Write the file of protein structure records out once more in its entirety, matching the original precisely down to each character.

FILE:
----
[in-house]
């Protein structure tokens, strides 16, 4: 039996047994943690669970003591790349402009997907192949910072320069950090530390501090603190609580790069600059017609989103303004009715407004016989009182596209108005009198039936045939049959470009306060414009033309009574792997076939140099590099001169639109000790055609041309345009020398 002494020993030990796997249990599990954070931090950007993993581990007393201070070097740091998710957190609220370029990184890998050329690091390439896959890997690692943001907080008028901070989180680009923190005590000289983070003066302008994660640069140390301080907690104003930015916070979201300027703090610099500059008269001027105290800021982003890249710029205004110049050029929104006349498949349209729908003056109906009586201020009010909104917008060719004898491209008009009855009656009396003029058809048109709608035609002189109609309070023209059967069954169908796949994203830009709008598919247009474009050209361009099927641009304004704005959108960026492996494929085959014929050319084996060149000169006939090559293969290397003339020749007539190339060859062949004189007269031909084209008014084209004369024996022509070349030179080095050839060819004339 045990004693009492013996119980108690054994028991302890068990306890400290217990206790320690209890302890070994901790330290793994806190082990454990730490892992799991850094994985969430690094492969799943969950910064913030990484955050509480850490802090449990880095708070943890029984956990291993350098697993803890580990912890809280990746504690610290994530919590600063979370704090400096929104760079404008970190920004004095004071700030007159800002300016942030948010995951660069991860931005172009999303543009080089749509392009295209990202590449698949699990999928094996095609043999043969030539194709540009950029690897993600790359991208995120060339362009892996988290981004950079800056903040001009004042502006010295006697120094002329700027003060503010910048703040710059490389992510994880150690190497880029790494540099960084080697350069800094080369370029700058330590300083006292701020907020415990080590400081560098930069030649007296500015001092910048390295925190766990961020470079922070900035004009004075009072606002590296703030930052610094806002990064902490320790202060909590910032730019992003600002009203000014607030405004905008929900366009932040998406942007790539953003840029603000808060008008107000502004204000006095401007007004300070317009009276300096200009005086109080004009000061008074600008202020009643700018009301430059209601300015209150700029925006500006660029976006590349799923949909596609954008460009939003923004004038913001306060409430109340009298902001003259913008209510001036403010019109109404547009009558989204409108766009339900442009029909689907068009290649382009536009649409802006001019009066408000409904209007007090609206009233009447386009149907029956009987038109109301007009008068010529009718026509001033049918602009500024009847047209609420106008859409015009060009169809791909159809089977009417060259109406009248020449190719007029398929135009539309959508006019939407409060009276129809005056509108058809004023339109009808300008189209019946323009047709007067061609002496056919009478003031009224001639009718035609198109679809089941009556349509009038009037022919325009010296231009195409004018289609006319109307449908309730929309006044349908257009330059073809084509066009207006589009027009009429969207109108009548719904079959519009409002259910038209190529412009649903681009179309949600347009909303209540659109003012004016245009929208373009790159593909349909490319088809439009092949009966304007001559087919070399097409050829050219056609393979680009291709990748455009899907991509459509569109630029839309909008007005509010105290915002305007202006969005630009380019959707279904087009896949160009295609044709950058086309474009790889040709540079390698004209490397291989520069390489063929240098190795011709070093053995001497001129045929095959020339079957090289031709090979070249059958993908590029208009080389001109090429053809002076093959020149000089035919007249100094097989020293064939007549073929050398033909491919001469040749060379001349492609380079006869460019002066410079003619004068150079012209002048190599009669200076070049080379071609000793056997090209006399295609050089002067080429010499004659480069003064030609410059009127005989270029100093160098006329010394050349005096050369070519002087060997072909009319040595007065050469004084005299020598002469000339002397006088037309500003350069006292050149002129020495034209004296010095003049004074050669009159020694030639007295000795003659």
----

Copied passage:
[in-house]
């Protein structure tokens, strides 16, 4: 039996047994943690669970003591790349402009997907192949910072320069950090530390501090603190609580790069600059017609989103303004009715407004016989009182596209108005009198039936045939049959470009306060414009033309009574792997076939140099590099001169639109000790055609041309345009020398 002494020993030990796997249990599990954070931090950007993993581990007393201070070097740091998710957190609220370029990184890998050329690091390439896959890997690692943001907080008028901070989180680009923190005590000289983070003066302008994660640069140390301080907690104003930015916070979201300027703090610099500059008269001027105290800021982003890249710029205004110049050029929104006349498949349209729908003056109906009586201020009010909104917008060719004898491209008009009855009656009396003029058809048109709608035609002189109609309070023209059967069954169908796949994203830009709008598919247009474009050209361009099927641009304004704005959108960026492996494929085959014929050319084996060149000169006939090559293969290397003339020749007539190339060859062949004189007269031909084209008014084209004369024996022509070349030179080095050839060819004339 045990004693009492013996119980108690054994028991302890068990306890400290217990206790320690209890302890070994901790330290793994806190082990454990730490892992799991850094994985969430690094492969799943969950910064913030990484955050509480850490802090449990880095708070943890029984956990291993350098697993803890580990912890809280990746504690610290994530919590600063979370704090400096929104760079404008970190920004004095004071700030007159800002300016942030948010995951660069991860931005172009999303543009080089749509392009295209990202590449698949699990999928094996095609043999043969030539194709540009950029690897993600790359991208995120060339362009892996988290981004950079800056903040001009004042502006010295006697120094002329700027003060503010910048703040710059490389992510994880150690190497880029790494540099960084080697350069800094080369370029700058330590300083006292701020907020415990080590400081560098930069030649007296500015001092910048390295925190766990961020470079922070900035004009004075009072606002590296703030930052610094806002990064902490320790202060909590910032730019992003600002009203000014607030405004905008929900366009932040998406942007790539953003840029603000808060008008107000502004204000006095401007007004300070317009009276300096200009005086109080004009000061008074600008202020009643700018009301430059209601300015209150700029925006500006660029976006590349799923949909596609954008460009939003923004004038913001306060409430109340009298902001003259913008209510001036403010019109109404547009009558989204409108766009339900442009029909689907068009290649382009536009649409802006001019009066408000409904209007007090609206009233009447386009149907029956009987038109109301007009008068010529009718026509001033049918602009500024009847047209609420106008859409015009060009169809791909159809089977009417060259109406009248020449190719007029398929135009539309959508006019939407409060009276129809005056509108058809004023339109009808300008189209019946323009047709007067061609002496056919009478003031009224001639009718035609198109679809089941009556349509009038009037022919325009010296231009195409004018289609006319109307449908309730929309006044349908257009330059073809084509066009207006589009027009009429969207109108009548719904079959519009409002259910038209190529412009649903681009179309949600347009909303209540659109003012004016245009929208373009790159593909349909490319088809439009092949009966304007001559087919070399097409050829050219056609393979680009291709990748455009899907991509459509569109630029839309909008007005509010105290915002305007202006969005630009380019959707279904087009896949160009295609044709950058086309474009790889040709540079390698004209490397291989520069390489063929240098190795011709070093053995001497001129045929095959020339079957090289031709090979070249059958993908590029208009080389001109090429053809002076093959020149000089035919007249100094097989020293064939007549073929050398033909491919001469040749060379001349492609380079006869460019002066410079003619004068150079012209002048190599009669200076070049080379071609000793056997090209006399295609050089002067080429010499004659480069003064030609410059009127005989270029100093160098006329010394050349005096050369070519002087060997072909009319040595007065050469004084005299020598002469000339002397006088037309500003350069006292050149002129020495034209004296010095003049004074050669009159020694030639007295000795003659």